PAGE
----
While her teaching and research interests include general cross-cultural awareness and competence, ethnic and national identity, the effects of corruption on military operations, information warfare in Eastern Europe, and the use of museums and heritage sites for political ends, there is one specific area that holds a special place in her heart: improving the military’s role in cultural property and heritage protection.
“Working with partner militaries and civil organizations toward better cultural heritage protection seems like one of the most natural applications of the cross-cultural competence skills and cultural and regional knowledge that we teach at AFCLC,” she stated. “Airmen and other service personnel have seen the immediate need for protection of culturally important sites and traditions and have sought us out for more education and training on the subject.” Eventually, Fogarty and her colleagues would like the 1954 Hague Convention (for the Protection of Cultural Property in the Event of Armed Conflict) to be as high profile as the 1949 Geneva Conventions.
One of the best parts of working on heritage protection, Fogarty added, is working with colleagues like Dr. Elizabeth Peifer and Dr. Scott Edmondson, also faculty at AFCLC. “One of the projects we’ve most enjoyed working on together is supporting the 505th Combat Training Squadron in their Blue Flag exercises. Initially we were invited to join Blue Flag preparations in 2017 by Lt. Col. Matt McKinney, then the commander of the 505th CTS, and the exercise manager, Mr. John Drain, who wanted to add more realistic cultural dilemmas to the training exercise. Some of the scenarios we’ve contributed to include complicated targeting scenarios in urban centers with historical districts and interagency coordination on protecting museum artifacts during a crisis. We’re so grateful to both Mr. Drain and Lt. Col. McKinney for inviting us to ‘the show.’ Without both of their support, we wouldn’t have made as much progress as we have!”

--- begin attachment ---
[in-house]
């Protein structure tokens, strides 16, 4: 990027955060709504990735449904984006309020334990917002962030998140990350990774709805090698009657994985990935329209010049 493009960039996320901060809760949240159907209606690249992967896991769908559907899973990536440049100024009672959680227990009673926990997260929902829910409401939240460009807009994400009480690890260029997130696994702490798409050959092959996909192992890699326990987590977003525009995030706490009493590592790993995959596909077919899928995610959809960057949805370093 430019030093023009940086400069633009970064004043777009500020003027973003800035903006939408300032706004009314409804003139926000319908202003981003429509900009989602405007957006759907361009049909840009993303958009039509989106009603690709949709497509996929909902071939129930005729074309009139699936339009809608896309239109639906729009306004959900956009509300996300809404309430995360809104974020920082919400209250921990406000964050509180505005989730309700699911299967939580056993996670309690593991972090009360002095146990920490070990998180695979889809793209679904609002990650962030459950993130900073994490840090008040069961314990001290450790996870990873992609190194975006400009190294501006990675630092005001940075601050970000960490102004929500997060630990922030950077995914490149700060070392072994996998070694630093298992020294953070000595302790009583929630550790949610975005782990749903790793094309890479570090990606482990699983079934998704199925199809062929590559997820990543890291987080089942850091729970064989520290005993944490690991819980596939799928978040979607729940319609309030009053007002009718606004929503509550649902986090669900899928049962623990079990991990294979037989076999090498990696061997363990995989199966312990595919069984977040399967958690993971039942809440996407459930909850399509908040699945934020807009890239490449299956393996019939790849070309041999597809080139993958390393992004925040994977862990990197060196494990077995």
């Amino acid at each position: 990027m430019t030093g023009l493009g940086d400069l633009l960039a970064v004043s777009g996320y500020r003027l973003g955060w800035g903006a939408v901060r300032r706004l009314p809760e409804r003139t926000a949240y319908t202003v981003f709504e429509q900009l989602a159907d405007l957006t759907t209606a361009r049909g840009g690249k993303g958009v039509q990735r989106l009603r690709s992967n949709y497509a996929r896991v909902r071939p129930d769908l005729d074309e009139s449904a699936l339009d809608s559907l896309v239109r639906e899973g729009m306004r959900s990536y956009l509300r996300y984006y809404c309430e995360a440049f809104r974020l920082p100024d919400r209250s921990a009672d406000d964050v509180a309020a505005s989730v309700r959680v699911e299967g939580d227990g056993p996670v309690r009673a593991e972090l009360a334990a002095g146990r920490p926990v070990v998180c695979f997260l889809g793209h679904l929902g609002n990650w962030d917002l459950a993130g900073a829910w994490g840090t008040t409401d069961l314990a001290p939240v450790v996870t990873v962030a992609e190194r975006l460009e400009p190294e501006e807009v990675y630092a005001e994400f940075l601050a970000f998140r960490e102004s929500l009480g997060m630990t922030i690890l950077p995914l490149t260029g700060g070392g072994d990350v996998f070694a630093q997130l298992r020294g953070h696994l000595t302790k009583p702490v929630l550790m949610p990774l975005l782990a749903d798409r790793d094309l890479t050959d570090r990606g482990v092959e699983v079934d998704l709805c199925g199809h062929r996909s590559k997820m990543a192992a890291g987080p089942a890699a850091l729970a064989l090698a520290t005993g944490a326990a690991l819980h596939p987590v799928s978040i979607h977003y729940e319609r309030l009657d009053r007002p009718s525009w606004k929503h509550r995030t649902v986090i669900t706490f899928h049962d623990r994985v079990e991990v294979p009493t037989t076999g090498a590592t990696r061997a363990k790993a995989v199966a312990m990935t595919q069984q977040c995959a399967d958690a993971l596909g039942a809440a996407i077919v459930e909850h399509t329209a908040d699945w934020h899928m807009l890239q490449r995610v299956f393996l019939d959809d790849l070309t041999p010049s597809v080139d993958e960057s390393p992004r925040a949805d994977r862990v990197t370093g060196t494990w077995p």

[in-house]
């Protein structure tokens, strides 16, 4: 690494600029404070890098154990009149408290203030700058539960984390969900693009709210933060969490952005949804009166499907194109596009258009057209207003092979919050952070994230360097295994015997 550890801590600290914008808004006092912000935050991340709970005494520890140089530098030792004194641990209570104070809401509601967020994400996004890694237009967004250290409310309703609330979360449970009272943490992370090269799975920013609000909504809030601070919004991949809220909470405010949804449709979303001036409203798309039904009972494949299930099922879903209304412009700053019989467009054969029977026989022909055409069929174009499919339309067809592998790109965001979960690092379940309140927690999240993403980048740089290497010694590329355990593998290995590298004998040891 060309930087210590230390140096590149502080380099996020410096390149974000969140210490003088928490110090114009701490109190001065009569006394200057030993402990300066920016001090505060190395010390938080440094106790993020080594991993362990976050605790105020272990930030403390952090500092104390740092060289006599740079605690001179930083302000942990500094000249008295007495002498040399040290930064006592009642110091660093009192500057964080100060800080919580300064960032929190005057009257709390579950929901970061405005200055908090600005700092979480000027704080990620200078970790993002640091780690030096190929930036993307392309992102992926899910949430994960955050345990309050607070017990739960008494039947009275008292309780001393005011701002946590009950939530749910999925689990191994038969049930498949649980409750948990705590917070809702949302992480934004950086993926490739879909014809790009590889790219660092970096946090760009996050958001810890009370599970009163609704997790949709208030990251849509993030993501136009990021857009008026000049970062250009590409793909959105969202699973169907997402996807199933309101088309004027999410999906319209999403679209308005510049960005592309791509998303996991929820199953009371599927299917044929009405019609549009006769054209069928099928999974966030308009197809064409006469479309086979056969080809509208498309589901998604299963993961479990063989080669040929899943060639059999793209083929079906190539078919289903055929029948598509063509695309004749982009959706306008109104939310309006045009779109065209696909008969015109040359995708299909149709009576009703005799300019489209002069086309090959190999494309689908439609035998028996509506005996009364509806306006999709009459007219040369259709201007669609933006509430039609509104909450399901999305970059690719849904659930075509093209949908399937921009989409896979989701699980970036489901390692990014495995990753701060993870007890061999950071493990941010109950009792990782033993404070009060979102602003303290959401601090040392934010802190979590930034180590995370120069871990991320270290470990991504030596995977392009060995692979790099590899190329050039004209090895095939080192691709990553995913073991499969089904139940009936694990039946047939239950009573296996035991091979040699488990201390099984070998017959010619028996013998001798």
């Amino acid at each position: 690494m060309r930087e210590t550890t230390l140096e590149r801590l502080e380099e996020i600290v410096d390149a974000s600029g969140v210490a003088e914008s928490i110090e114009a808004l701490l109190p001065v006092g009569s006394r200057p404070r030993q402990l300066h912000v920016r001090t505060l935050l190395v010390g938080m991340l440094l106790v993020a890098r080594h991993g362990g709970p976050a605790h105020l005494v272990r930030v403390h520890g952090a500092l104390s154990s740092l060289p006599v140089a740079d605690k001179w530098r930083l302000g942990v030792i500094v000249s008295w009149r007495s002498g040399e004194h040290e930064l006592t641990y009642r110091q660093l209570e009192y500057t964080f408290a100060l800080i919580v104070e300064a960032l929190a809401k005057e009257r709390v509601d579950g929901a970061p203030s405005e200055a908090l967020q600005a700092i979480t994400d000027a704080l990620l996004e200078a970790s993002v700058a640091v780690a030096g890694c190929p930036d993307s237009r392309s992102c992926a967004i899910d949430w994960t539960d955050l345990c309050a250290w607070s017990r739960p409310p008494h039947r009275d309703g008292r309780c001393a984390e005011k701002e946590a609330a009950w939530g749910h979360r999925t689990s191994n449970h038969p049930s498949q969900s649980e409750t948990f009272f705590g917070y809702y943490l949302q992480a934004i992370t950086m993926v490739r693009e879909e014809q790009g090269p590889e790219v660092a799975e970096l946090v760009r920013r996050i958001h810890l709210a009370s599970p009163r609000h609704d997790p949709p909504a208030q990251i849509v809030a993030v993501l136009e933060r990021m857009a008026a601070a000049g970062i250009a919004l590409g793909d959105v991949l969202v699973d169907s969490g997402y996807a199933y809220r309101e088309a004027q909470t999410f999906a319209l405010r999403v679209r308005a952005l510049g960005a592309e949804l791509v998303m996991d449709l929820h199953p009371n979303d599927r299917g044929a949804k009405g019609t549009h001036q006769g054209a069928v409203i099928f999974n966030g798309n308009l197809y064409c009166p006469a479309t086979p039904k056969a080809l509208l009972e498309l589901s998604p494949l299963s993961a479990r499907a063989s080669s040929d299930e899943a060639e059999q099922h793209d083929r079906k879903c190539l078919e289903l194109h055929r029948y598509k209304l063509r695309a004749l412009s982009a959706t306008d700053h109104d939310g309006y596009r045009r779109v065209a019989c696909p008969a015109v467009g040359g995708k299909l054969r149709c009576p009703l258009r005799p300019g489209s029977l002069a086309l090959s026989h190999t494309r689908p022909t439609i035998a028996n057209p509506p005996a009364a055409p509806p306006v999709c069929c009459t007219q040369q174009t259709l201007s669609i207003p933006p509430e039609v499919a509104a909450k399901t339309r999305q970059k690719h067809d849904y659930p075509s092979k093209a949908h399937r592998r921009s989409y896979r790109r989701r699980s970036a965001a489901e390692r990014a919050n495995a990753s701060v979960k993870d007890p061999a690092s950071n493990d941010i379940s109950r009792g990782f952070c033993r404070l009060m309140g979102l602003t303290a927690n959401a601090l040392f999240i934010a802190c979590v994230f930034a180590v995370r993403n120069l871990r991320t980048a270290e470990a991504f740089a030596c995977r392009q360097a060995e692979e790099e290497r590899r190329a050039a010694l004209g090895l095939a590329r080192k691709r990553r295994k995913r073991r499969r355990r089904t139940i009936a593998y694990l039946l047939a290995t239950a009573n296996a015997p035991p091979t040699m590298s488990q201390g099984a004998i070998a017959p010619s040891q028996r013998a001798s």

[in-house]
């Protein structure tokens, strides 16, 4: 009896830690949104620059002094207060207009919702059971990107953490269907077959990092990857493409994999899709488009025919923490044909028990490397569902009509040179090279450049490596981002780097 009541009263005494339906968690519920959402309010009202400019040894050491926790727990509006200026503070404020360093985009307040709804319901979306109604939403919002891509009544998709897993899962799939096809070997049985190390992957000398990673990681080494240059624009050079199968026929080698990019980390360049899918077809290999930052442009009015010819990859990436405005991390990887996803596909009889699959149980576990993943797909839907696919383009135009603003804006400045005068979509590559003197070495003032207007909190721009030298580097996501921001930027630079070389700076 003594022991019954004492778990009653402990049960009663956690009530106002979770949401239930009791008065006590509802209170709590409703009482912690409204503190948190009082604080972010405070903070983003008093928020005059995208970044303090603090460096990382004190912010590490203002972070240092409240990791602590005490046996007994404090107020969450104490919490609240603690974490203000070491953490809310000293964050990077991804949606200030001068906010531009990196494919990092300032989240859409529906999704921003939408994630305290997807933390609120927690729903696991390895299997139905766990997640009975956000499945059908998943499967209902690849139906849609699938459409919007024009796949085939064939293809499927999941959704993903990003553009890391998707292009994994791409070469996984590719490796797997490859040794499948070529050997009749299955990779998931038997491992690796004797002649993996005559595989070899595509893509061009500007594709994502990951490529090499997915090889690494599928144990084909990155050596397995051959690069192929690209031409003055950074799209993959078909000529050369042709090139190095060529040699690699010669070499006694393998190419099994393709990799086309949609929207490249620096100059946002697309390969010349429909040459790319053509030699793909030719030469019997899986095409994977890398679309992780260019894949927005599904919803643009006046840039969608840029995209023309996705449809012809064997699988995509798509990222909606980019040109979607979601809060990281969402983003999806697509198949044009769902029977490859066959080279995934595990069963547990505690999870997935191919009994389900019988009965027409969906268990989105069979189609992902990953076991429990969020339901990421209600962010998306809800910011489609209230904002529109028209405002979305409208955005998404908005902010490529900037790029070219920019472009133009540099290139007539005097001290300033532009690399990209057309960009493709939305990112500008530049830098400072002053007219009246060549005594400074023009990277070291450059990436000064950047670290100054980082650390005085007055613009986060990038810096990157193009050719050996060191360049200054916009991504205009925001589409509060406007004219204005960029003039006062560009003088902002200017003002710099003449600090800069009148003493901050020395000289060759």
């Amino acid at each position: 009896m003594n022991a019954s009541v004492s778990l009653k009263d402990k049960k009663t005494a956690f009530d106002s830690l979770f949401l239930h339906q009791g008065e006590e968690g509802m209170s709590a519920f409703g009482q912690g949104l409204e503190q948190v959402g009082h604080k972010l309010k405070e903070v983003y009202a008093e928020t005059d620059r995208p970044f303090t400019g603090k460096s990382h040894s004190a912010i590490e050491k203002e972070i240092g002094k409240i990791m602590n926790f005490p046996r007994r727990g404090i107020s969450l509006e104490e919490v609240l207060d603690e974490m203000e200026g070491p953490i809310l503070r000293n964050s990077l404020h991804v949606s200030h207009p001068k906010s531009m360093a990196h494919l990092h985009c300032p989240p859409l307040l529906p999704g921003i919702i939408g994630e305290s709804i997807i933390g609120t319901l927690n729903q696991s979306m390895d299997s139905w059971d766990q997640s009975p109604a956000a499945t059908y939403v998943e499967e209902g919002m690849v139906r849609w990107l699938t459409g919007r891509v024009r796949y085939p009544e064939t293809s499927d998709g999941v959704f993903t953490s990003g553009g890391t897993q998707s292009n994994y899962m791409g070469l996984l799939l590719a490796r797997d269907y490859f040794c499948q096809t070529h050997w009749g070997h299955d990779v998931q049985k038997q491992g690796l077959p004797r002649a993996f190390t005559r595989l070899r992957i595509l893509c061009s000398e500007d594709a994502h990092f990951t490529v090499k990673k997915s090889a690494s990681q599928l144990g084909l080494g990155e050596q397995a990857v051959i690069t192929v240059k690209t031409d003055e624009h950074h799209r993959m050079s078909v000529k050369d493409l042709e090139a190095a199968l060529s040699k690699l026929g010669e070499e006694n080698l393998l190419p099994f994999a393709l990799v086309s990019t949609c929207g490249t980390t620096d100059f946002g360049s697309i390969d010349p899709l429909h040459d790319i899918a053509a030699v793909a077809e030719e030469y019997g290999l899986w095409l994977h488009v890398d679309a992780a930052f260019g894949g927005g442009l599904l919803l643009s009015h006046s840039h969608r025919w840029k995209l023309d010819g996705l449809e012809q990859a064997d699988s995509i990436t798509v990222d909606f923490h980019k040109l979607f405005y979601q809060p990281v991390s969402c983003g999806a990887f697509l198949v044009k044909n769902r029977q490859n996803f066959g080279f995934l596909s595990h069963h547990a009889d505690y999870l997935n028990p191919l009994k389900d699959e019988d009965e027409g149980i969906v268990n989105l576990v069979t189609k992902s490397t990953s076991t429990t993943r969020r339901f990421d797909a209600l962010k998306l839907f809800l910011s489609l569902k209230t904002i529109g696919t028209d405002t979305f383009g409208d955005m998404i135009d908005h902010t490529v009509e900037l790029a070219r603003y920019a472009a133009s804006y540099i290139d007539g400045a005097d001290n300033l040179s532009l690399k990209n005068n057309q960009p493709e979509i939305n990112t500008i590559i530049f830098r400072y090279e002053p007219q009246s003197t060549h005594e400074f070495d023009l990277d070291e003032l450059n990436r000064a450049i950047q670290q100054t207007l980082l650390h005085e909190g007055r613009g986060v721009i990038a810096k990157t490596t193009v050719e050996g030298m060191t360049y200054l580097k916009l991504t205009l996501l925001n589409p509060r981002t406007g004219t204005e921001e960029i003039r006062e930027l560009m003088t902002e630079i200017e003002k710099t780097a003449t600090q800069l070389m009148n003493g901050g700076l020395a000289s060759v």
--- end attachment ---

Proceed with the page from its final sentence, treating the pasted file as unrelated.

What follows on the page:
Blue Flag is an exercise that trains participants at the operational level of war. It is administered by the 505th Combat Training Squadron at Hurlburt Field with the goal of every numbered Air Force to participate every two years. Blue Flag exercises have played a significant role in preparing commands for various wars, including the Gulf War, Operation Desert Shield and various humanitarian operations.
“Working with Blue Flag has been especially important because we’re not just teaching Airmen in a classroom but working with them to apply cultural knowledge and skills during the course of their regular duties,” Fogarty explained. “If we’re able to integrate them into the procedures of operational planning, then we’ve really made strides in cementing the role of cultural and regional knowledge in Air Force practice. Even more importantly, we’ll have improved Airmen’s ability to forge stronger ties with our strategic partners and to preserve the world’s heritage.”